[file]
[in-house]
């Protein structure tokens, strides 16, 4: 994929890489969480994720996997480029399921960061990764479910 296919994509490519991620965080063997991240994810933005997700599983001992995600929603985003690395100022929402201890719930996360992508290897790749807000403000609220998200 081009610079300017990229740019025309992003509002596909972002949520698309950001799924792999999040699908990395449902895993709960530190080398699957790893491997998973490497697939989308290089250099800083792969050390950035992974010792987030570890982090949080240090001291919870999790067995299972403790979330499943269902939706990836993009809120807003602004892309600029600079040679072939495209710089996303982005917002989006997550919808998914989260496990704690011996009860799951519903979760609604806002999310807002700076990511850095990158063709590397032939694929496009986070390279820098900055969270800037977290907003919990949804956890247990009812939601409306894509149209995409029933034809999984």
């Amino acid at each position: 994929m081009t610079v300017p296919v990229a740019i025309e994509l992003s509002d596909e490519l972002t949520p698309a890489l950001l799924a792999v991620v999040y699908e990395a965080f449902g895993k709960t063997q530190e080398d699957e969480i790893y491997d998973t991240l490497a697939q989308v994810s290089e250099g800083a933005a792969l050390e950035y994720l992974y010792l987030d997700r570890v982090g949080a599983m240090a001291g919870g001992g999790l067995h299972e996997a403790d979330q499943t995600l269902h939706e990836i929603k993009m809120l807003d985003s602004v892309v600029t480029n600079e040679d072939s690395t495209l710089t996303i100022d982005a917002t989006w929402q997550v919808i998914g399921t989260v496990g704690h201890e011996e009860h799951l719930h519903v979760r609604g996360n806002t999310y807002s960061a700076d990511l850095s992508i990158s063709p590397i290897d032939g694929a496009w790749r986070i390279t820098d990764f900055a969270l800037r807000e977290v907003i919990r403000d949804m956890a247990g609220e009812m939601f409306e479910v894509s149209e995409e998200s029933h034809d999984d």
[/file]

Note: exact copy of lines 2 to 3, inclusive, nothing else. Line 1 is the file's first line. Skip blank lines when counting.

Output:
């Protein structure tokens, strides 16, 4: 994929890489969480994720996997480029399921960061990764479910 296919994509490519991620965080063997991240994810933005997700599983001992995600929603985003690395100022929402201890719930996360992508290897790749807000403000609220998200 081009610079300017990229740019025309992003509002596909972002949520698309950001799924792999999040699908990395449902895993709960530190080398699957790893491997998973490497697939989308290089250099800083792969050390950035992974010792987030570890982090949080240090001291919870999790067995299972403790979330499943269902939706990836993009809120807003602004892309600029600079040679072939495209710089996303982005917002989006997550919808998914989260496990704690011996009860799951519903979760609604806002999310807002700076990511850095990158063709590397032939694929496009986070390279820098900055969270800037977290907003919990949804956890247990009812939601409306894509149209995409029933034809999984």
């Amino acid at each position: 994929m081009t610079v300017p296919v990229a740019i025309e994509l992003s509002d596909e490519l972002t949520p698309a890489l950001l799924a792999v991620v999040y699908e990395a965080f449902g895993k709960t063997q530190e080398d699957e969480i790893y491997d998973t991240l490497a697939q989308v994810s290089e250099g800083a933005a792969l050390e950035y994720l992974y010792l987030d997700r570890v982090g949080a599983m240090a001291g919870g001992g999790l067995h299972e996997a403790d979330q499943t995600l269902h939706e990836i929603k993009m809120l807003d985003s602004v892309v600029t480029n600079e040679d072939s690395t495209l710089t996303i100022d982005a917002t989006w929402q997550v919808i998914g399921t989260v496990g704690h201890e011996e009860h799951l719930h519903v979760r609604g996360n806002t999310y807002s960061a700076d990511l850095s992508i990158s063709p590397i290897d032939g694929a496009w790749r986070i390279t820098d990764f900055a969270l800037r807000e977290v907003i919990r403000d949804m956890a247990g609220e009812m939601f409306e479910v894509s149209e995409e998200s029933h034809d999984d």